At the same time as the role of ESG is rising in prominence across projects, Indigenous involvement in major projects across Canada continues to evolve and diversify. In addition to Indigenous groups sharing knowledge, and being engaged in and consulted on projects, Indigenous groups are increasingly acting as proponents, investors, or regulators of major projects.
As part of this evolution and diversification, Indigenous groups are increasingly playing multiple roles in major projects, including as regulators, proponents or investors. Such expanding Indigenous involvement in projects can have many benefits for both projects and their participants—including for project proponents continuing to refine their execution of projects in alignment with their broader ESG objectives.
This evolution also has the effect of increasing the complexity of the project ecosystem, which naturally raises the question for proponents (whether Indigenous or not) on how to thrive in this evolving ecosystem.
To thrive in Canada’s evolving ecosystem of Indigenous involvement in major projects, we have identified three key best practices:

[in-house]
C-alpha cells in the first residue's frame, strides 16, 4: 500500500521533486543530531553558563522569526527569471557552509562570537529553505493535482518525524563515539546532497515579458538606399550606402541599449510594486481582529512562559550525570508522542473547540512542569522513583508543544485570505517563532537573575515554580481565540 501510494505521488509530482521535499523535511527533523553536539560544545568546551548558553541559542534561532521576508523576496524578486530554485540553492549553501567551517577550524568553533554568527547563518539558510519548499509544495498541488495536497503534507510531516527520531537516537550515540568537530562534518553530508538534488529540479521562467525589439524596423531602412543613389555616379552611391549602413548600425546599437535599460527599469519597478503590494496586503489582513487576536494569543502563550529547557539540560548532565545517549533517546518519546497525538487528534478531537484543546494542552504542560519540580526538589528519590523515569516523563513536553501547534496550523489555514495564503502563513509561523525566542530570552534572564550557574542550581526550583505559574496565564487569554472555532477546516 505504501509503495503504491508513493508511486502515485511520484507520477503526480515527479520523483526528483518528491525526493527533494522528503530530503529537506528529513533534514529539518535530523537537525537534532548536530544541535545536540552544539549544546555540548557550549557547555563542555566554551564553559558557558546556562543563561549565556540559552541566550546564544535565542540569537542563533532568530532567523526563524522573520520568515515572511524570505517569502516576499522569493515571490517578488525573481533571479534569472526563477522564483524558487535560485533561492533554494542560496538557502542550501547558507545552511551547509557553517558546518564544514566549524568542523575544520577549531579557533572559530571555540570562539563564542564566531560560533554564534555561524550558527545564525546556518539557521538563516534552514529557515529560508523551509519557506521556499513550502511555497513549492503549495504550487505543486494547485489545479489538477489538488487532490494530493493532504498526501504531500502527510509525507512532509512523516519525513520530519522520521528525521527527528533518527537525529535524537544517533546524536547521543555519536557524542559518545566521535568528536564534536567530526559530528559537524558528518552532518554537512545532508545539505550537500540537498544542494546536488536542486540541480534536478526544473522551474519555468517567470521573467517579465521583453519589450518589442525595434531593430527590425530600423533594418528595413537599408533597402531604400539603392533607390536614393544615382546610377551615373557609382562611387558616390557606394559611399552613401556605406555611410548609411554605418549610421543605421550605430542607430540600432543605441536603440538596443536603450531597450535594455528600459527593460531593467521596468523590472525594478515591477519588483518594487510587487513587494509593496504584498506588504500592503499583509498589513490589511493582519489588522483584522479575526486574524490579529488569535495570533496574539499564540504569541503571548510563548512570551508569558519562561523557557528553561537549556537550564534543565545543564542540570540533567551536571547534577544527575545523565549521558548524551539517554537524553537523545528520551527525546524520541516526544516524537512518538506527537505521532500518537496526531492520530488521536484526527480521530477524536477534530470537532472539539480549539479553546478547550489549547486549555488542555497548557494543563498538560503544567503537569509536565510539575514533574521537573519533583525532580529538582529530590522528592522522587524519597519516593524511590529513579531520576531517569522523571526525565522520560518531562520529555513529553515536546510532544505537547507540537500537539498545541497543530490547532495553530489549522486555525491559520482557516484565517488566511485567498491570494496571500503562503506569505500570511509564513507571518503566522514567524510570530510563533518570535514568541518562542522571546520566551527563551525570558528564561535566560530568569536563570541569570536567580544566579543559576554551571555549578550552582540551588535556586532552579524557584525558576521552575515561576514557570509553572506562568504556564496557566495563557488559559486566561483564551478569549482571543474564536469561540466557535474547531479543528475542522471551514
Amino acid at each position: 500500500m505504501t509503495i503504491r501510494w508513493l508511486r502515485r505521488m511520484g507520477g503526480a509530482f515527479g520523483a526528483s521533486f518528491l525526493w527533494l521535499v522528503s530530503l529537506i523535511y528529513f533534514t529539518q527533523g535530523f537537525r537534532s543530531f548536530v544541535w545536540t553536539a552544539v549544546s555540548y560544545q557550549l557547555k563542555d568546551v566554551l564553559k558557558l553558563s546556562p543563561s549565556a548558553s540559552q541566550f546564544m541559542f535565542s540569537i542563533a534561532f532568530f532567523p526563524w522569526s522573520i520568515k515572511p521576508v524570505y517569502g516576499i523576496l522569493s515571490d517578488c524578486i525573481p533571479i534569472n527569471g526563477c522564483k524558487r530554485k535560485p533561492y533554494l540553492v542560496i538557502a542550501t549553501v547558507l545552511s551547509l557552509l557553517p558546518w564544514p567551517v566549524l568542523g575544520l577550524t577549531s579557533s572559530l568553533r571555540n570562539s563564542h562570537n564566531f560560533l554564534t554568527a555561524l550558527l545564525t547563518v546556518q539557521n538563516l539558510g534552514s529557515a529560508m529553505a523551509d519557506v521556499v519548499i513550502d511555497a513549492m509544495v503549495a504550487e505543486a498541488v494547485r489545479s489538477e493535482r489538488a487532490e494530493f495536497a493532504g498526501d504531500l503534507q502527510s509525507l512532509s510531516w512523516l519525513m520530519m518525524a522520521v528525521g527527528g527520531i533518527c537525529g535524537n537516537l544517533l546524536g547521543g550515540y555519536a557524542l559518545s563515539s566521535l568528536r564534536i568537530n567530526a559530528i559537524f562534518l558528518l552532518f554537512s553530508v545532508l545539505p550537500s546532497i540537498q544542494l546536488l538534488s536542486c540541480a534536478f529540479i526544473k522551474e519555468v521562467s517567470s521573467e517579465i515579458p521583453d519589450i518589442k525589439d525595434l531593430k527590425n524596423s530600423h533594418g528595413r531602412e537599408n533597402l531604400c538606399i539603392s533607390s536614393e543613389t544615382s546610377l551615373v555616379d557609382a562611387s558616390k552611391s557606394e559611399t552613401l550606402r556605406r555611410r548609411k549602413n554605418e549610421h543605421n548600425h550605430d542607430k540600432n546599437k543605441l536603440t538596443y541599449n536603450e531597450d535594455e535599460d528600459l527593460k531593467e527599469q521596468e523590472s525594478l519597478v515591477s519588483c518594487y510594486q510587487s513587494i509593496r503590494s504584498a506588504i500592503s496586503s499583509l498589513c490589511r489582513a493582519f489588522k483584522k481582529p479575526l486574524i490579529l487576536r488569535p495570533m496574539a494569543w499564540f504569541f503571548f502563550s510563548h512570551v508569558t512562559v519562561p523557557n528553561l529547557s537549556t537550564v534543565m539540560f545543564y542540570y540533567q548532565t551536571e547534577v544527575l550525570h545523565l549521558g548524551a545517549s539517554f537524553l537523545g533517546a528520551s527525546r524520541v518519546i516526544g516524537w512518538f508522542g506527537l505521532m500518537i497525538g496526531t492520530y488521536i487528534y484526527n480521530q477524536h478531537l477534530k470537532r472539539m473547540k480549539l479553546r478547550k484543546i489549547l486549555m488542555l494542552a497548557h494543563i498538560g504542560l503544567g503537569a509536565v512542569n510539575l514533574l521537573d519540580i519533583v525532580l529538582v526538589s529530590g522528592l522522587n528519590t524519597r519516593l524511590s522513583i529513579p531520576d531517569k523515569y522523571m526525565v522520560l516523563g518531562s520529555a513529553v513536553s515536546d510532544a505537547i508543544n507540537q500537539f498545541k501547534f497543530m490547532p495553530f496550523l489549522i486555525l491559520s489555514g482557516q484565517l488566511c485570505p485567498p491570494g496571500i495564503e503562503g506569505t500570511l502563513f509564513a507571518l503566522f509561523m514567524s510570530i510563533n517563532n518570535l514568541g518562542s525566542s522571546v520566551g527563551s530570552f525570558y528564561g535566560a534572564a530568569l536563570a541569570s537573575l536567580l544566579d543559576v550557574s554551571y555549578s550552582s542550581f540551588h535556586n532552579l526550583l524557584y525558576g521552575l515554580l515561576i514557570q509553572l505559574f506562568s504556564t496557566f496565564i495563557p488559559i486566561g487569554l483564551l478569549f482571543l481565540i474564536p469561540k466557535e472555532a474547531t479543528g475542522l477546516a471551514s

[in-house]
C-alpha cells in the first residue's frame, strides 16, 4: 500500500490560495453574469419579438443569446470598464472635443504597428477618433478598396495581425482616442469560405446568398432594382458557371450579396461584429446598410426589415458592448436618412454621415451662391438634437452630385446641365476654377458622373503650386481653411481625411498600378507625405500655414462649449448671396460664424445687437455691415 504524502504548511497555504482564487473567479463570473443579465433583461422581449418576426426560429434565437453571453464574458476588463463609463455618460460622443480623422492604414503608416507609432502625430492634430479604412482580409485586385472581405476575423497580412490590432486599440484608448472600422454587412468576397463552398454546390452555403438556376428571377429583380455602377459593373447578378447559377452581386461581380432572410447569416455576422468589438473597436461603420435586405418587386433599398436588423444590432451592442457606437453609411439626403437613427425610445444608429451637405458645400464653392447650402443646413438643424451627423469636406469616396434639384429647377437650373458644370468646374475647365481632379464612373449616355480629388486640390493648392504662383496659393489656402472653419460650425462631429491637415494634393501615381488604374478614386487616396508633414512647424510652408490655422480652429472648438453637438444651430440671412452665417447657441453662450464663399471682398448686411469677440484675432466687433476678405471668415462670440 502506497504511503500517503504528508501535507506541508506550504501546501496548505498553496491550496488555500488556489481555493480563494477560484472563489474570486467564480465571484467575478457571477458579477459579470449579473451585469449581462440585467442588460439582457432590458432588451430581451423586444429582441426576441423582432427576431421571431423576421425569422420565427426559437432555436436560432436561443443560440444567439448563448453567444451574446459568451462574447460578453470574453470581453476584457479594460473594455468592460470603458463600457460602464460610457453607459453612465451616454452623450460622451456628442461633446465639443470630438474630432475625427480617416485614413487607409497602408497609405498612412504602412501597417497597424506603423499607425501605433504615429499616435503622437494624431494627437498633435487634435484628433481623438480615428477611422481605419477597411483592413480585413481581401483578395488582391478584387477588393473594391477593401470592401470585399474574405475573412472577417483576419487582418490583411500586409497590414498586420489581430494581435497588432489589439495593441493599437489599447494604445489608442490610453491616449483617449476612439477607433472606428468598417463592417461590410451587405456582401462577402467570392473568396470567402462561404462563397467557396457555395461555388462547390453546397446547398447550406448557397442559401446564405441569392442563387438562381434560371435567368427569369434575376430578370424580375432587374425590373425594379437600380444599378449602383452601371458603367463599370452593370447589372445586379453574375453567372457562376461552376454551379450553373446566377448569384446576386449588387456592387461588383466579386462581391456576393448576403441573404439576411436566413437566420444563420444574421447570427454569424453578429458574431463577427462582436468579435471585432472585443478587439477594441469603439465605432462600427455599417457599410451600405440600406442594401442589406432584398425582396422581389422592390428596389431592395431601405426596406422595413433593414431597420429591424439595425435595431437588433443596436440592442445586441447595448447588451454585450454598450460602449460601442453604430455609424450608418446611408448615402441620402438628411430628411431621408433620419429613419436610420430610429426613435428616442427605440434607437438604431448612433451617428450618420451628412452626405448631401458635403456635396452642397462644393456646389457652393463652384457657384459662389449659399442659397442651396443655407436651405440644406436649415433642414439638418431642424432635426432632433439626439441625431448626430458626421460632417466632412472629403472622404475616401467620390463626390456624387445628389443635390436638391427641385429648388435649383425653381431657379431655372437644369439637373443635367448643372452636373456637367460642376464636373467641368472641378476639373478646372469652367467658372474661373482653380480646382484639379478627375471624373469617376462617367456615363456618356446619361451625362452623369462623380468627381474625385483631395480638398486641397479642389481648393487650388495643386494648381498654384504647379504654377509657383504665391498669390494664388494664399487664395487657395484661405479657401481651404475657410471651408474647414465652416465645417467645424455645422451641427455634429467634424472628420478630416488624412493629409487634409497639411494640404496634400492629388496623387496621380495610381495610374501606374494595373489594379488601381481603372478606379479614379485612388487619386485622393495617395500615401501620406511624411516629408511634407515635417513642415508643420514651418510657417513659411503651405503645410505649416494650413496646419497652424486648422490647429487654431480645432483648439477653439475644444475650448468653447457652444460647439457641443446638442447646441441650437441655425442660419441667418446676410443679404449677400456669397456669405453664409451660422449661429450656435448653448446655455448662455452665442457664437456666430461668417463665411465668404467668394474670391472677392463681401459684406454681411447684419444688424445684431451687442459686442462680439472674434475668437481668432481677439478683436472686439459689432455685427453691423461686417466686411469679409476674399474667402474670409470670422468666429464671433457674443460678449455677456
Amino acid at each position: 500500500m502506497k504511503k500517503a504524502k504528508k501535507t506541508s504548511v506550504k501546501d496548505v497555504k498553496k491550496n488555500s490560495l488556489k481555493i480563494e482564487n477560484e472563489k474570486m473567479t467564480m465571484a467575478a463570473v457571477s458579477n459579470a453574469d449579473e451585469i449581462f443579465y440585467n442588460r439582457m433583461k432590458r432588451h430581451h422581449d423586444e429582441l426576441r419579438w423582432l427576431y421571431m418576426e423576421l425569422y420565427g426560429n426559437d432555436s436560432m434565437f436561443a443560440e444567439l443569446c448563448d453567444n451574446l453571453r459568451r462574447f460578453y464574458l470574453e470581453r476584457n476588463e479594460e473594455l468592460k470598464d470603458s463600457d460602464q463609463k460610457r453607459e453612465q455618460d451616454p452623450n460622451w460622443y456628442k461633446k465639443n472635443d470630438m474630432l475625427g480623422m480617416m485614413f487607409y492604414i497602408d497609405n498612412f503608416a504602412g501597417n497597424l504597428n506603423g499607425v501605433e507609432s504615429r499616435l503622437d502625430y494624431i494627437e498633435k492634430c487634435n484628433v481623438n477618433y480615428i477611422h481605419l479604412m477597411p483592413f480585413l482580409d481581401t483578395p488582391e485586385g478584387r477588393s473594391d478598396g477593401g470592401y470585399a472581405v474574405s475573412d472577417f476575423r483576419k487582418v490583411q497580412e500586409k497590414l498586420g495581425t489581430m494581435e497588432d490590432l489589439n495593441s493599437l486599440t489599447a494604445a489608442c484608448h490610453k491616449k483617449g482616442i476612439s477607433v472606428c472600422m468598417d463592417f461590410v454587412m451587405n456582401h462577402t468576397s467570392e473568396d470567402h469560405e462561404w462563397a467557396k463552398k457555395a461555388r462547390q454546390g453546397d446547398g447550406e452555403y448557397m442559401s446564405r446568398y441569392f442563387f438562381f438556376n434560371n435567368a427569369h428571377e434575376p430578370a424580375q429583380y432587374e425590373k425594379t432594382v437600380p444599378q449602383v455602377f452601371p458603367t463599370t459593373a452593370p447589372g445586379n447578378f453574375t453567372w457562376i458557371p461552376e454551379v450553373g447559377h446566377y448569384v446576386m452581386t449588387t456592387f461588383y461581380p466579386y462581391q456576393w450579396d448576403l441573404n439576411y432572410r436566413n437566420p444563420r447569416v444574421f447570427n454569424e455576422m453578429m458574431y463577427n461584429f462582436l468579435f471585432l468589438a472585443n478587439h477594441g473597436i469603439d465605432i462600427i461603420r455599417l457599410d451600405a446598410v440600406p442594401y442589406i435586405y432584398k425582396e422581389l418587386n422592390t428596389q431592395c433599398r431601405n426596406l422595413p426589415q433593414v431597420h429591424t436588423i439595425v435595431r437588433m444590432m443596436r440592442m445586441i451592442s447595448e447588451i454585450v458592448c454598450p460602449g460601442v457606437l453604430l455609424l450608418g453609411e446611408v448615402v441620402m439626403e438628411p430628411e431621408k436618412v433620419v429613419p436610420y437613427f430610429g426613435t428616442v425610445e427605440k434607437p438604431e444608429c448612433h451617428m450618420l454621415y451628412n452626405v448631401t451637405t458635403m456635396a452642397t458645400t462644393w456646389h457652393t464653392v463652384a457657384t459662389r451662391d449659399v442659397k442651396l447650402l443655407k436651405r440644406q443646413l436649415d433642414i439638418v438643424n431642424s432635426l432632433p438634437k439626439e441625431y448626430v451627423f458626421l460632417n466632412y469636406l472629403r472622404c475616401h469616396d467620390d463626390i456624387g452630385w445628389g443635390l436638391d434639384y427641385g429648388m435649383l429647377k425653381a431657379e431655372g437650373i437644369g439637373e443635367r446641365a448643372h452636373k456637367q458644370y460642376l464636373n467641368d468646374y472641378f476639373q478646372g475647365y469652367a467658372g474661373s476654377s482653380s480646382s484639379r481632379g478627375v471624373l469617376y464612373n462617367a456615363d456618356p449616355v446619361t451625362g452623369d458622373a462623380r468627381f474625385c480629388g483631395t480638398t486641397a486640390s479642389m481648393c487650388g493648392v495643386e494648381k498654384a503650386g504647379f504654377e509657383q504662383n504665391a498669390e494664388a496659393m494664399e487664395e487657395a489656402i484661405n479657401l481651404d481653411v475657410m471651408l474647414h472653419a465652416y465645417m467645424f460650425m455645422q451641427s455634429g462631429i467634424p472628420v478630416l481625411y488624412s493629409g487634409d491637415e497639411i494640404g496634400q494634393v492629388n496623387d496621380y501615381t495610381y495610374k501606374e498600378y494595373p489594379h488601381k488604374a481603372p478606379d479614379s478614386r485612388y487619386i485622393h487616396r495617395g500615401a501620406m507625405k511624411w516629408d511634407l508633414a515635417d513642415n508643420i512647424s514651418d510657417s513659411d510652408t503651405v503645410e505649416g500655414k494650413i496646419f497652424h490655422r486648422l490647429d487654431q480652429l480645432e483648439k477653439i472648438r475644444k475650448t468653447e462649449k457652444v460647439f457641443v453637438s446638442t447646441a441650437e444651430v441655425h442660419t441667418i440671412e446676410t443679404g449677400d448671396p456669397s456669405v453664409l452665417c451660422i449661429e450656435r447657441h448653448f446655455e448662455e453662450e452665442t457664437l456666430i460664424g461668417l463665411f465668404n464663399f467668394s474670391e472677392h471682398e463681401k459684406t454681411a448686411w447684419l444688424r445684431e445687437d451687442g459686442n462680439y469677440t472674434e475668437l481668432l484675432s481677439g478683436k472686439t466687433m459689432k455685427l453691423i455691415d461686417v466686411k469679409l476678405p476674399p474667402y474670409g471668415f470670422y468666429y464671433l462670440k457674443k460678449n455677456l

Genuine relationship building with a long-term view for at least the life cycle of the project or beyond;
Principled, interest-based negotiation; and
While seemingly simple in nature, these three best practices are often misunderstood and thus not implemented effectively—resulting in abandoned, rejected or sub-optimal major projects.
Genuine, long-term relationship building
Increasingly, proponents are seeking to develop relationships with Indigenous groups involved in a project, which is a good start. Unfortunately, the relationship building often stops at a superficial level and does not progress to a level that facilitates candid, meaningful two-way dialogue around needs, desires, constraints and goals.